Local station owners like Nexstar Broadcasting Group Inc. and Gray Television Inc., whose revenue dropped after bankrupt General Motors Corp. and local dealers slashed marketing, are selling mortgage brokers and even landscapers on the notion that TV is affordable.

Across the U.S., the price of an average 30-second local TV commercial tumbled as much as 20 percent last year from 2007, according to the Television Bureau of Advertising, a New York- based trade organization. Auto ad revenue at local stations, down a fifth in 2008 from the year before, plunged another 52 percent in the first quarter, the TV Bureau said.

“A lot of local retailers, like the portrait shop or the pet store, haven’t advertised on TV before because they think they can’t afford it,” said Robert Prather, president of Atlanta-based Gray. “We’re out just beating bushes that we should have been doing a long time ago.”

A half-hour of prime-time TV typically contains 22 minutes of programming and eight minutes of ads, two of which are for local commercials, according to the Television Bureau. Rates depend on how many viewers are watching.

The price of an average 30-second ad placed on a local TV station last year ranged from $6.66 per 1,000 viewer homes in the early morning to $27.29 in prime time, according to the TV Bureau. Prime hours, when stations usually have their largest audience, are generally 8 p.m. to 11 p.m. In 2007, the same rates were $8.09 and $34.12, the bureau said.

“One of the pitches made by stations is that it’s cheaper than you think, particularly if you were looking at prices from a year ago,” Gary Belis, a spokesman for the New York-based TV Bureau, said in an interview.

Nexstar, which said auto ad sales dropped about 40 percent in the March quarter, has sold airtime to pawn shops and mortgage businesses in the Northeast and to ranches in the West, Chief Executive Officer Perry Sook said in an interview.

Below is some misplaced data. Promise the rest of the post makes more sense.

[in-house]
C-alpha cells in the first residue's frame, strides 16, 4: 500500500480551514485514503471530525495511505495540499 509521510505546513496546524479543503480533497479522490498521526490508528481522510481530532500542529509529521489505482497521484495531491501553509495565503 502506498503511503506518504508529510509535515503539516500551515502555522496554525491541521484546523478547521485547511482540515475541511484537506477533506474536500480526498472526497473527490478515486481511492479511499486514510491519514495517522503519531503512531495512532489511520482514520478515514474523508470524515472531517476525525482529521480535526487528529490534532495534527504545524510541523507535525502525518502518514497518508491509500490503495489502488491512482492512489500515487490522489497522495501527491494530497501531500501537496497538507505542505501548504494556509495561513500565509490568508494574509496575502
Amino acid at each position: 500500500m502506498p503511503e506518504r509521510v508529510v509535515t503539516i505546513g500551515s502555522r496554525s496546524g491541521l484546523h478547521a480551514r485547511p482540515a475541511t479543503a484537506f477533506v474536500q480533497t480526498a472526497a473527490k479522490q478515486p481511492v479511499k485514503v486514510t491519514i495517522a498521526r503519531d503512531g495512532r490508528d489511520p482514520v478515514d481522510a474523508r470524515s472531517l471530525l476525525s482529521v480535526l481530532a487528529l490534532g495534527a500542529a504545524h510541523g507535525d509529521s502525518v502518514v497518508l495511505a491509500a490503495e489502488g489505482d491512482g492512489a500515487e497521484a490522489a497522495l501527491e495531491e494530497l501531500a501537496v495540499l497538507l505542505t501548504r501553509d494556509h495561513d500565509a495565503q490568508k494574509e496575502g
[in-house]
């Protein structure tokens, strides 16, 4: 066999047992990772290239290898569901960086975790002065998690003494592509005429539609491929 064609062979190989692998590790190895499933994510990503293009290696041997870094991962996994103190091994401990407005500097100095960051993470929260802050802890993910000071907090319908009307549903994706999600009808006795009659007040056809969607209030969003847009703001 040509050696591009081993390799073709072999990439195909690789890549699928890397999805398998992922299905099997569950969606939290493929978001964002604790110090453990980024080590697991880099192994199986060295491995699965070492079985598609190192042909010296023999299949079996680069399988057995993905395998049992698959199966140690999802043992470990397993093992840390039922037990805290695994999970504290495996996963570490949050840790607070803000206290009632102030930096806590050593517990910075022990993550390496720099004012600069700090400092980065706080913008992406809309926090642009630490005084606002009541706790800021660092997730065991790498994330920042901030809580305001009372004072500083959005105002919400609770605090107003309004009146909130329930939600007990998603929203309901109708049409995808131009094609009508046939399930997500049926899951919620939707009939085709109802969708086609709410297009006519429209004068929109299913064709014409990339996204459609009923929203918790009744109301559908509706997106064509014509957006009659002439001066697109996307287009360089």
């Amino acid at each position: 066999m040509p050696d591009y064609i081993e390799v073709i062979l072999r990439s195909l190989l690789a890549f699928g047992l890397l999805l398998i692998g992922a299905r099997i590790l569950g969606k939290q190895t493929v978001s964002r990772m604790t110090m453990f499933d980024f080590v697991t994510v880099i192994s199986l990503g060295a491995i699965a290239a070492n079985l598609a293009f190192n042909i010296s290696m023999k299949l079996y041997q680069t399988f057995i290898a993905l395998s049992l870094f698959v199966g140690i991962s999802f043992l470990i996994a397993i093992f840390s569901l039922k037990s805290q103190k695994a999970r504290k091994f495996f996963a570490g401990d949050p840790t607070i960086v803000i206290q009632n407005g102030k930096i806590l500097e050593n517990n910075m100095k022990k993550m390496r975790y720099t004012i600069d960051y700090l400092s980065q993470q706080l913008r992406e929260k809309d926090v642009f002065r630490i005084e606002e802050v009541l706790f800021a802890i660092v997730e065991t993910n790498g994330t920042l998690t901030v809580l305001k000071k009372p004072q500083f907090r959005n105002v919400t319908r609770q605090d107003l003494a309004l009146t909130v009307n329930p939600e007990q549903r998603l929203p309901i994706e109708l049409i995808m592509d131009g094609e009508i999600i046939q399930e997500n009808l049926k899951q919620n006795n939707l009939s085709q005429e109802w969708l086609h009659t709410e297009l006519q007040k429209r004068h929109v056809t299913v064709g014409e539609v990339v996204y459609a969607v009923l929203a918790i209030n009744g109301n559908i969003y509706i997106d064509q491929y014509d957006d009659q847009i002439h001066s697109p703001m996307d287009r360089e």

“The greatest opportunity in all of our markets is local businesses not currently doing business with our TV stations,” said Sook, whose Irving, Texas-based company operates or provides services to 63 stations in markets including Fort Wayne, Indiana, and Jacksonville, Florida.

Nexstar’s new-to-TV advertisers include Snare & Associates Mortgage Services LLC in Hollidaysburg, Pennsylvania, near Pittsburgh.

“I started a new business and needed to get my face out there,” Chief Executive Officer Anthony Snare said in an interview. “It worked.”

Snare said he bought packages of 30-second spots from Nexstar at $1,000 to $4,000 a month.

Gray, whose 36 stations in markets including Madison, Wisconsin, and Augusta, Georgia, received 19 percent of ad revenue from automakers and dealers last year, is now booking ads from landscapers and plastic surgeons for the first time, said Prather. He declined to predict how much Gray would make this year from first-time TV advertisers.